Possible predictive role of electrical risk score on transcatheter aortic valve replacement outcomes in older patients: preliminary data
Received 6 April 2018
Accepted for publication 7 June 2018
Published 11 September 2018 Volume 2018:13 Pages 1657—1667
Checked for plagiarism Yes
Review by Single-blind
Peer reviewer comments 2
Editor who approved publication: Dr Richard Walker
Gianfranco Piccirillo,1 Federica Moscucci,1 Fabiola Mastropietri,1 Claudia Di Iorio,1 Marco Valerio Mariani,1 Marcella Fabietti,1 Gaetana M Stricchiola,1 Ilaria Parrotta,1 Gennaro Sardella,1 Massimo Mancone,1 Damiano Magrì2
1Department of Cardiovascular, Respiratory, Nephrological, Anesthesiologic, and Geriatric Sciences, Policlinico Umberto I, “La Sapienza” University of Rome, Rome, Italy; 2Department of Molecular and Clinical Medicine, S. Andrea Hospital, “Sapienza” University of Rome, Rome, Italy
Objectives: To evaluate the predicative power of the electrical risk score (ERS), a noninvasive and inexpensive test obtained by means of a standard 12-lead electrocardiogram (ECG), in a cohort of elderly patients who had undergone transcatheter aortic valve replacement (TAVR).
Methods: Survivors and non-survivors after TAVR at 1-year follow-up were compared in respect to the pre-procedural ERS as well as a number of other clinical and instrumental variables. ERS is composed of seven simple ECG markers: heart rate (>75 bpm); QRS duration (>110 ms); left ventricular hypertrophy (Sokolow–Lyon criteria); delayed QRS transition zone (≥ V4); frontal QRS-T angle (>90°); long QTBazett (>450 ms for men and >460 in women) or JTBazett (330 ms for men and >340 ms for women); and long Tpeak to Tend interval (Tp-e) (>89 ms). The trial was registered in ClinicalTrials.gov as NCT03145376.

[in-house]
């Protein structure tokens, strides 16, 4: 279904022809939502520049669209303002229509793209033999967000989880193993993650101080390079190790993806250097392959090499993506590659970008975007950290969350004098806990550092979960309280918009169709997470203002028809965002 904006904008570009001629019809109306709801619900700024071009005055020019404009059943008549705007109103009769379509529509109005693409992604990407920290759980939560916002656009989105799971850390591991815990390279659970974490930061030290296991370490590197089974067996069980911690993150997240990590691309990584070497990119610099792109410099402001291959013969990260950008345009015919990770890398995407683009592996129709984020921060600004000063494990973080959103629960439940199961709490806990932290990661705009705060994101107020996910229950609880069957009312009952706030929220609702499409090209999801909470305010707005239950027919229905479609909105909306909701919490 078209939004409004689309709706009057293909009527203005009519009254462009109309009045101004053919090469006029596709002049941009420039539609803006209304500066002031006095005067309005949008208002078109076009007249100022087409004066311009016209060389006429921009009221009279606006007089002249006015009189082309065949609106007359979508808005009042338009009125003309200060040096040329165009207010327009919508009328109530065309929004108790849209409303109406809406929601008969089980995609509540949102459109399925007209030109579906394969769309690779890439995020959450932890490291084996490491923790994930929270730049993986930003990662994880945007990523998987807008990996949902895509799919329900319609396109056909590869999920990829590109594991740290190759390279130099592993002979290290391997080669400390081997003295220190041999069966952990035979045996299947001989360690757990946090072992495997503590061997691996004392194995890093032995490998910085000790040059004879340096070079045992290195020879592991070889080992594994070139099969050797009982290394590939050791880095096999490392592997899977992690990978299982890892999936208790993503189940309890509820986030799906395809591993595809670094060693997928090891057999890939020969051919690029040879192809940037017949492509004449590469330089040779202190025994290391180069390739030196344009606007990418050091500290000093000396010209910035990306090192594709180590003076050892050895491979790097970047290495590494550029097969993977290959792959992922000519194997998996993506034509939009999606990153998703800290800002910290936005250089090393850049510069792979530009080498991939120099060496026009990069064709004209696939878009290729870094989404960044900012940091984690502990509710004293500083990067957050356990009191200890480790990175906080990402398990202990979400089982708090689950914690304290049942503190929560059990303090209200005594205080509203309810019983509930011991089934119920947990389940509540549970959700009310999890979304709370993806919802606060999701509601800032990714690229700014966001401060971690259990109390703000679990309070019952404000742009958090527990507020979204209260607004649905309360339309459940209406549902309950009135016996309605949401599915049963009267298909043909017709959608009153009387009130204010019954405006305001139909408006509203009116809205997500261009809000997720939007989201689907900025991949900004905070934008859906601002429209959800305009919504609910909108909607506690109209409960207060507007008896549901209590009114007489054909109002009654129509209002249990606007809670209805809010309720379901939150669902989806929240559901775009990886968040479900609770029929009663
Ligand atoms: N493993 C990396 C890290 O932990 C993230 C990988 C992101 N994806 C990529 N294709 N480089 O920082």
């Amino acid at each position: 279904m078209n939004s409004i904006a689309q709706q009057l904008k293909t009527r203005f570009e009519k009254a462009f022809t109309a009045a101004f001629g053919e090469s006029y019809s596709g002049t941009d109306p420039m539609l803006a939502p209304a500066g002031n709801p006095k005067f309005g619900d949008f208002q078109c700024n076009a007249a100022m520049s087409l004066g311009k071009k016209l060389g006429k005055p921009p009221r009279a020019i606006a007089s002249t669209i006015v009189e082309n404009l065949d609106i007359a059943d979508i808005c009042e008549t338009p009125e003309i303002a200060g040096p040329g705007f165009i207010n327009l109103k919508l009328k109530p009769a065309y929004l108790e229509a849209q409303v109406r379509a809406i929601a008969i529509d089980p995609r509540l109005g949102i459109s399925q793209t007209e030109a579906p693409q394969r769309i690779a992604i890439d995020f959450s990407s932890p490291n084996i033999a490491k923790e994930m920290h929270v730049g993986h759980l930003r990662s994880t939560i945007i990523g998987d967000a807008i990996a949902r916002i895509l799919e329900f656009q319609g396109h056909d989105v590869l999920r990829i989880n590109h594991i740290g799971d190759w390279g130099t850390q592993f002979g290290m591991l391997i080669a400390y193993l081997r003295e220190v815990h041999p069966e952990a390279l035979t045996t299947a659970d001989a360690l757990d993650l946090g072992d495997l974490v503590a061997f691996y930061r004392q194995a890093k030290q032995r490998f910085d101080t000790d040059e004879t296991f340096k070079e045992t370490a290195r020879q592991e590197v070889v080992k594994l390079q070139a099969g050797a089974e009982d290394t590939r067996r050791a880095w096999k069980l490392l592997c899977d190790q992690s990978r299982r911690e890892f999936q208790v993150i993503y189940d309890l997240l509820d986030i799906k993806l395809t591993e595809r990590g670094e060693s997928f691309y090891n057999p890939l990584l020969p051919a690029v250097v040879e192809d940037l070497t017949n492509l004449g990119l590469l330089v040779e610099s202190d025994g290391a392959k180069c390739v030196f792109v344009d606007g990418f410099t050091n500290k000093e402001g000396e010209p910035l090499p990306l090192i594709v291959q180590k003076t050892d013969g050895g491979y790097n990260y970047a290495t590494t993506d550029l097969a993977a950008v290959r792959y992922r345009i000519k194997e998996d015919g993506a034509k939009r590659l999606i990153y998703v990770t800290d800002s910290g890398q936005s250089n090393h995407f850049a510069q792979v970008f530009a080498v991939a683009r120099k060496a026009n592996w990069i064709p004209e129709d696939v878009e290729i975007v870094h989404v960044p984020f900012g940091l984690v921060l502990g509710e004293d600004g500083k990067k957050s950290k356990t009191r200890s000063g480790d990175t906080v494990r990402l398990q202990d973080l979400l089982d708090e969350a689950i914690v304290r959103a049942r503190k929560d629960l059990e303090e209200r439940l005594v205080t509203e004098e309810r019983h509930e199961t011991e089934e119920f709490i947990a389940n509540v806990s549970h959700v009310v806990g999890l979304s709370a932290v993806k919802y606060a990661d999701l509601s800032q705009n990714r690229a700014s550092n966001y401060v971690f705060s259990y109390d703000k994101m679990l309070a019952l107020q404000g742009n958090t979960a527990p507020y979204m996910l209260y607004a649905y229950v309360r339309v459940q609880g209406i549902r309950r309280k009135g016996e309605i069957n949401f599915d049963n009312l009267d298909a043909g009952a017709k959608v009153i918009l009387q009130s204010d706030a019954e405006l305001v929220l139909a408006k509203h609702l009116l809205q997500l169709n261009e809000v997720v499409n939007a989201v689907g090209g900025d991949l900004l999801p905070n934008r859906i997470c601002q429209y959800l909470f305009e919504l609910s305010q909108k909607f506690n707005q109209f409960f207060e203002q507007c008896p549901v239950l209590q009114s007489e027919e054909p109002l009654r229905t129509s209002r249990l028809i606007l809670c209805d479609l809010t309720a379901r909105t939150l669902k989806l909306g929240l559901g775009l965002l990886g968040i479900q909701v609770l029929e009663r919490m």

Results: A total of 40 patients were evaluated. During the follow-up, the all-cause mortality rate was 25% (ten patients) with 15% of cardiovascular death (six patients). The ERS was the strongest predictor of all-cause (odds ratio 3.73, 95% CI: 1.44–9.66, P<0.05) or cardiovascular (odds ratio 3.95, 95% CI: 1.09–14.27, P<0.05) mortality. Receiver operating characteristic curves showed that ERS had the widest significant sensitivity-specificity area under the curve (AUC) predicting all-cause (AUC: 0.855, P<0.05) or cardiovascular mortality (AUC: 0.908, P<0.05).
Conclusion: ERS seems to be a useful noninvasive tool able to stratify the risk of mortality in 1-year follow-up of TAVR patients. These findings, however, require larger trials to be confirmed.
Keywords: aortic stenosis, transaortic valve replacement, electrical risk score, mortality, Tpeak–Tend, QTc, frontal QRS-T angle
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